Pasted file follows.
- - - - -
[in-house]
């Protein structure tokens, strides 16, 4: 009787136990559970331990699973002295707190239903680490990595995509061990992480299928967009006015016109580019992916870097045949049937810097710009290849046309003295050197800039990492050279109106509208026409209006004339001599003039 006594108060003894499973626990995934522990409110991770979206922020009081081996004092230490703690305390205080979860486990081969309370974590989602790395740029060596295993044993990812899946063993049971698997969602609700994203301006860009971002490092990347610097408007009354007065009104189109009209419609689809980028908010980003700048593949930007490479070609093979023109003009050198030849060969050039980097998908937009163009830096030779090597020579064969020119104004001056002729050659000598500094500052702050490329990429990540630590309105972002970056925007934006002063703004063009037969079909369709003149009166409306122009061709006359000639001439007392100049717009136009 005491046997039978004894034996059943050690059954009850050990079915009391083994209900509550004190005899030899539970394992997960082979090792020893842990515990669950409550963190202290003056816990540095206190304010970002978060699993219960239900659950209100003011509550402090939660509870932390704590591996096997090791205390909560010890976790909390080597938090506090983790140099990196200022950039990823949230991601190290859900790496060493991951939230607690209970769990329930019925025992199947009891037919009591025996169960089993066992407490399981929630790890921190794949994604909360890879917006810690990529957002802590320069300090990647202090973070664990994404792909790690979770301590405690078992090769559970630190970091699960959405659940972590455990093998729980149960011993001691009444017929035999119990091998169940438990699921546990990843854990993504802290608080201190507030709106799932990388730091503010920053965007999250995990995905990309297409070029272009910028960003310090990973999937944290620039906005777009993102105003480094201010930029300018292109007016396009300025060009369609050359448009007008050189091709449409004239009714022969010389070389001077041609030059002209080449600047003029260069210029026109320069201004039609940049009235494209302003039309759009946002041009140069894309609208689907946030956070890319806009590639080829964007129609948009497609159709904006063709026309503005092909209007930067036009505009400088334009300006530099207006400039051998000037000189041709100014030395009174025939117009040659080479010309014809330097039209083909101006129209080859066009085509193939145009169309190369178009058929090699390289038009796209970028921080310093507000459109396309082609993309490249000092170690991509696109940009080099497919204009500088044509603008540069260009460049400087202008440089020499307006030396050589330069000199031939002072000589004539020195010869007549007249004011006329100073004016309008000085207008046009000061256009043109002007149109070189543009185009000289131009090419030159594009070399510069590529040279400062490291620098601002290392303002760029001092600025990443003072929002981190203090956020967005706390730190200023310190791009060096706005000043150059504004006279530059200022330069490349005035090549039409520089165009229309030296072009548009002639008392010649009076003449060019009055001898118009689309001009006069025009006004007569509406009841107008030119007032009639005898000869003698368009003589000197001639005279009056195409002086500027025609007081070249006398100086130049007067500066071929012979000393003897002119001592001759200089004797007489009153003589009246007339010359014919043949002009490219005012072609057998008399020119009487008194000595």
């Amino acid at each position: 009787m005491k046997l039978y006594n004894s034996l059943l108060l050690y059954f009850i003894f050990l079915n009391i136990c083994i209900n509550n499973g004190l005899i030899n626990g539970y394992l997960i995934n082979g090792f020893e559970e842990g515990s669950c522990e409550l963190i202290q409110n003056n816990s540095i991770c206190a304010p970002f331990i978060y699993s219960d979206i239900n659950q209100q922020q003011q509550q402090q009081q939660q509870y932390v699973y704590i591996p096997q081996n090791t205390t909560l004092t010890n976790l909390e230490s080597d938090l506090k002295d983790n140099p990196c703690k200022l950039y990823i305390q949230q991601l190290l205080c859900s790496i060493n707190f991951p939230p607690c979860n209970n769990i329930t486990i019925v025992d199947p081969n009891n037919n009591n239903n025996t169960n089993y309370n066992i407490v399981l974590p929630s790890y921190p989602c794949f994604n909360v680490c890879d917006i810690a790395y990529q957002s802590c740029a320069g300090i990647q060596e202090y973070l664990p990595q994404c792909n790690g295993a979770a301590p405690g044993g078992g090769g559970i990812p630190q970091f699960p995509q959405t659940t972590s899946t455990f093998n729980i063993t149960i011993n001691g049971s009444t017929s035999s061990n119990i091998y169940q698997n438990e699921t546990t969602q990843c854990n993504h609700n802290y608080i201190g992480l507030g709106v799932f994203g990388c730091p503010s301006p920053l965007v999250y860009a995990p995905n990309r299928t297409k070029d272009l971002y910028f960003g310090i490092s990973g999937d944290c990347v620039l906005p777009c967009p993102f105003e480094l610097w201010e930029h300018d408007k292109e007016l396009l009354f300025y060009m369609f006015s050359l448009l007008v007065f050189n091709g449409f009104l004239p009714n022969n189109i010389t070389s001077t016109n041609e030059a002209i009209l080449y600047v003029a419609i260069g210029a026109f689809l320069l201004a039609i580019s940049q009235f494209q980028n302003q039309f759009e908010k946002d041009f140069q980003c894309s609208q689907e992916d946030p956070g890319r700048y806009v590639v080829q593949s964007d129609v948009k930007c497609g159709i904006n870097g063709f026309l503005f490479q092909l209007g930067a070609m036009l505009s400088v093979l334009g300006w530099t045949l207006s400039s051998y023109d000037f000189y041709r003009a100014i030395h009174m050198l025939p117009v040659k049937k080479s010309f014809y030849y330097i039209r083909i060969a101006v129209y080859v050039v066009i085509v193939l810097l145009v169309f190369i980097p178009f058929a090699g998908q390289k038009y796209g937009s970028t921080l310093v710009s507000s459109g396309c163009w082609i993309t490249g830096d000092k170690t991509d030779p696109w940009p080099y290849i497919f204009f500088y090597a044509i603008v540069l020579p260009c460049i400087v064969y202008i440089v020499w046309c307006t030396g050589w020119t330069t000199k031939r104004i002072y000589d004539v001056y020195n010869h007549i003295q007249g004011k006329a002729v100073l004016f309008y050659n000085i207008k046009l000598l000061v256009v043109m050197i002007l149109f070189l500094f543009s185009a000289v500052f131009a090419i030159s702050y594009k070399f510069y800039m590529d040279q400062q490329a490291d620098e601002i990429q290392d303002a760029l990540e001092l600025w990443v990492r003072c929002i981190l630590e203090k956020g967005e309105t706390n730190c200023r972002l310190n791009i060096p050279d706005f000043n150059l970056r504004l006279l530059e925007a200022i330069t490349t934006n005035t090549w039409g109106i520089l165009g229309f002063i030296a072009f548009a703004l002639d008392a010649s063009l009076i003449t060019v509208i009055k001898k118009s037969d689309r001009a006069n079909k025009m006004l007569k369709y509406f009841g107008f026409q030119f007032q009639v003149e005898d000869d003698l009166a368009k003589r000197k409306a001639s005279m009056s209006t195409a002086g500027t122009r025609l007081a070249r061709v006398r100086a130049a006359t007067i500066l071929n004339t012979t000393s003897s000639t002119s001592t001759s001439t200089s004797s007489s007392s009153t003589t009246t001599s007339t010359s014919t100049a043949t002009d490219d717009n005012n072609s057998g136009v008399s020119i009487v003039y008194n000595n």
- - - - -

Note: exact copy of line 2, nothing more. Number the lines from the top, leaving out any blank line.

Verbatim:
């Protein structure tokens, strides 16, 4: 009787136990559970331990699973002295707190239903680490990595995509061990992480299928967009006015016109580019992916870097045949049937810097710009290849046309003295050197800039990492050279109106509208026409209006004339001599003039 006594108060003894499973626990995934522990409110991770979206922020009081081996004092230490703690305390205080979860486990081969309370974590989602790395740029060596295993044993990812899946063993049971698997969602609700994203301006860009971002490092990347610097408007009354007065009104189109009209419609689809980028908010980003700048593949930007490479070609093979023109003009050198030849060969050039980097998908937009163009830096030779090597020579064969020119104004001056002729050659000598500094500052702050490329990429990540630590309105972002970056925007934006002063703004063009037969079909369709003149009166409306122009061709006359000639001439007392100049717009136009 005491046997039978004894034996059943050690059954009850050990079915009391083994209900509550004190005899030899539970394992997960082979090792020893842990515990669950409550963190202290003056816990540095206190304010970002978060699993219960239900659950209100003011509550402090939660509870932390704590591996096997090791205390909560010890976790909390080597938090506090983790140099990196200022950039990823949230991601190290859900790496060493991951939230607690209970769990329930019925025992199947009891037919009591025996169960089993066992407490399981929630790890921190794949994604909360890879917006810690990529957002802590320069300090990647202090973070664990994404792909790690979770301590405690078992090769559970630190970091699960959405659940972590455990093998729980149960011993001691009444017929035999119990091998169940438990699921546990990843854990993504802290608080201190507030709106799932990388730091503010920053965007999250995990995905990309297409070029272009910028960003310090990973999937944290620039906005777009993102105003480094201010930029300018292109007016396009300025060009369609050359448009007008050189091709449409004239009714022969010389070389001077041609030059002209080449600047003029260069210029026109320069201004039609940049009235494209302003039309759009946002041009140069894309609208689907946030956070890319806009590639080829964007129609948009497609159709904006063709026309503005092909209007930067036009505009400088334009300006530099207006400039051998000037000189041709100014030395009174025939117009040659080479010309014809330097039209083909101006129209080859066009085509193939145009169309190369178009058929090699390289038009796209970028921080310093507000459109396309082609993309490249000092170690991509696109940009080099497919204009500088044509603008540069260009460049400087202008440089020499307006030396050589330069000199031939002072000589004539020195010869007549007249004011006329100073004016309008000085207008046009000061256009043109002007149109070189543009185009000289131009090419030159594009070399510069590529040279400062490291620098601002290392303002760029001092600025990443003072929002981190203090956020967005706390730190200023310190791009060096706005000043150059504004006279530059200022330069490349005035090549039409520089165009229309030296072009548009002639008392010649009076003449060019009055001898118009689309001009006069025009006004007569509406009841107008030119007032009639005898000869003698368009003589000197001639005279009056195409002086500027025609007081070249006398100086130049007067500066071929012979000393003897002119001592001759200089004797007489009153003589009246007339010359014919043949002009490219005012072609057998008399020119009487008194000595």